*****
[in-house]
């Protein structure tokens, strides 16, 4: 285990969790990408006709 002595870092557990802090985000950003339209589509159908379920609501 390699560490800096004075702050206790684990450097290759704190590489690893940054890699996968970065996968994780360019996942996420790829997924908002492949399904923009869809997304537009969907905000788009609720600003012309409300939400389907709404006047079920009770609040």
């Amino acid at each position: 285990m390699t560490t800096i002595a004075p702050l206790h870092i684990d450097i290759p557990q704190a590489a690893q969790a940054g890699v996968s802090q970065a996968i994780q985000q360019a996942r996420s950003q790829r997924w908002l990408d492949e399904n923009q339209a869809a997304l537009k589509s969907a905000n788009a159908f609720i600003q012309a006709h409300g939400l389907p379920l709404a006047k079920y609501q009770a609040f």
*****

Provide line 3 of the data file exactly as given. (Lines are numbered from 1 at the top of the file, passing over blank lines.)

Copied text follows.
């Amino acid at each position: 285990m390699t560490t800096i002595a004075p702050l206790h870092i684990d450097i290759p557990q704190a590489a690893q969790a940054g890699v996968s802090q970065a996968i994780q985000q360019a996942r996420s950003q790829r997924w908002l990408d492949e399904n923009q339209a869809a997304l537009k589509s969907a905000n788009a159908f609720i600003q012309a006709h409300g939400l389907p379920l709404a006047k079920y609501q009770a609040f």